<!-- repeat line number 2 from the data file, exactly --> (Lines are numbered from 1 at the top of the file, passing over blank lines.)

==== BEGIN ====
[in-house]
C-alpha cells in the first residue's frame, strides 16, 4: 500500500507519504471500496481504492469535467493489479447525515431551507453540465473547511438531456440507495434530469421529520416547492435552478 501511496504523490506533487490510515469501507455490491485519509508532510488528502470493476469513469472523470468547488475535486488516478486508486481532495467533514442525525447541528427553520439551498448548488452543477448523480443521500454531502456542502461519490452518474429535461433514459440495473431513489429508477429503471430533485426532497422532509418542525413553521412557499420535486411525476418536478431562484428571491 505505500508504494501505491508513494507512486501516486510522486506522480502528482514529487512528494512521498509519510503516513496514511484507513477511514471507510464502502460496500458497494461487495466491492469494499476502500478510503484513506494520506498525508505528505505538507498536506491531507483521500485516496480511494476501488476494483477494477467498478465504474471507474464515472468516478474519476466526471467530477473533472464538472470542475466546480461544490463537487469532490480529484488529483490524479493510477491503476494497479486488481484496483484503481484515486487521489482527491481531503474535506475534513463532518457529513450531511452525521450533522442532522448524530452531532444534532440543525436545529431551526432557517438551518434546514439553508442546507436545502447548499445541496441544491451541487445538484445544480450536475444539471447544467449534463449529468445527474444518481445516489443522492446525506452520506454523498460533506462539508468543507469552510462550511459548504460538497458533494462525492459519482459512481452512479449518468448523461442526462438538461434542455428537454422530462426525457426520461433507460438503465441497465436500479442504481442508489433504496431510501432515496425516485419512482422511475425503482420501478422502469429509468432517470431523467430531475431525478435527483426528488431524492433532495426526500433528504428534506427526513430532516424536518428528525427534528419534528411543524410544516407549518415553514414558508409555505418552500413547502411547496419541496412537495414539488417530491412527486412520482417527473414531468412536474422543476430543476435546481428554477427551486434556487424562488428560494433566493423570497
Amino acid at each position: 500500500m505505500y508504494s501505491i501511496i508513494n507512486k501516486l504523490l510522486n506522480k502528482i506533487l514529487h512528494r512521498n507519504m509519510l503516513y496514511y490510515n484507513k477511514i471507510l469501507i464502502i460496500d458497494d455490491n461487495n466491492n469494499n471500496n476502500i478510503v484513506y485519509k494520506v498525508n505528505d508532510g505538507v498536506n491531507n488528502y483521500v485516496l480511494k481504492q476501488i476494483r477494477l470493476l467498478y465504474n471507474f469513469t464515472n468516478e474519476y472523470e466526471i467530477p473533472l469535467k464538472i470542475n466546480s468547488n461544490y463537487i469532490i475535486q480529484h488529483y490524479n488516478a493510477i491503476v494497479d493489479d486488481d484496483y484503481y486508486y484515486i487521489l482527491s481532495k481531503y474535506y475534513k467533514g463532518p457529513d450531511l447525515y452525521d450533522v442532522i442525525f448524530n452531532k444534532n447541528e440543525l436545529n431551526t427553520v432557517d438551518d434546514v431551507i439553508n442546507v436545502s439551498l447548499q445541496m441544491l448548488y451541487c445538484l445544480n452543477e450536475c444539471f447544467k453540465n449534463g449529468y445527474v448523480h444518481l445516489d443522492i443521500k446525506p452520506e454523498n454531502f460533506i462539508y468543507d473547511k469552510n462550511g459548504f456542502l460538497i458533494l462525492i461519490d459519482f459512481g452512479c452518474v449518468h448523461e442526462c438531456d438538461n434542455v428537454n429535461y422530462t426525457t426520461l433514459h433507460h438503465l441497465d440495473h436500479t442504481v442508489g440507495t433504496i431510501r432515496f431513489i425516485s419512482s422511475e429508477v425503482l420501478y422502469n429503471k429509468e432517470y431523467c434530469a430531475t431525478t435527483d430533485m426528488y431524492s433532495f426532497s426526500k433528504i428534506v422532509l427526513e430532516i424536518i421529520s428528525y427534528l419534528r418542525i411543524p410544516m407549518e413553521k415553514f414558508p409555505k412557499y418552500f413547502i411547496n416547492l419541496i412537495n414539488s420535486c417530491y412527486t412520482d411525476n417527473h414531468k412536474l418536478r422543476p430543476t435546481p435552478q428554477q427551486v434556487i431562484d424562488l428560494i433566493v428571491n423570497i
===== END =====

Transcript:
C-alpha cells in the first residue's frame, strides 16, 4: 500500500507519504471500496481504492469535467493489479447525515431551507453540465473547511438531456440507495434530469421529520416547492435552478 501511496504523490506533487490510515469501507455490491485519509508532510488528502470493476469513469472523470468547488475535486488516478486508486481532495467533514442525525447541528427553520439551498448548488452543477448523480443521500454531502456542502461519490452518474429535461433514459440495473431513489429508477429503471430533485426532497422532509418542525413553521412557499420535486411525476418536478431562484428571491 505505500508504494501505491508513494507512486501516486510522486506522480502528482514529487512528494512521498509519510503516513496514511484507513477511514471507510464502502460496500458497494461487495466491492469494499476502500478510503484513506494520506498525508505528505505538507498536506491531507483521500485516496480511494476501488476494483477494477467498478465504474471507474464515472468516478474519476466526471467530477473533472464538472470542475466546480461544490463537487469532490480529484488529483490524479493510477491503476494497479486488481484496483484503481484515486487521489482527491481531503474535506475534513463532518457529513450531511452525521450533522442532522448524530452531532444534532440543525436545529431551526432557517438551518434546514439553508442546507436545502447548499445541496441544491451541487445538484445544480450536475444539471447544467449534463449529468445527474444518481445516489443522492446525506452520506454523498460533506462539508468543507469552510462550511459548504460538497458533494462525492459519482459512481452512479449518468448523461442526462438538461434542455428537454422530462426525457426520461433507460438503465441497465436500479442504481442508489433504496431510501432515496425516485419512482422511475425503482420501478422502469429509468432517470431523467430531475431525478435527483426528488431524492433532495426526500433528504428534506427526513430532516424536518428528525427534528419534528411543524410544516407549518415553514414558508409555505418552500413547502411547496419541496412537495414539488417530491412527486412520482417527473414531468412536474422543476430543476435546481428554477427551486434556487424562488428560494433566493423570497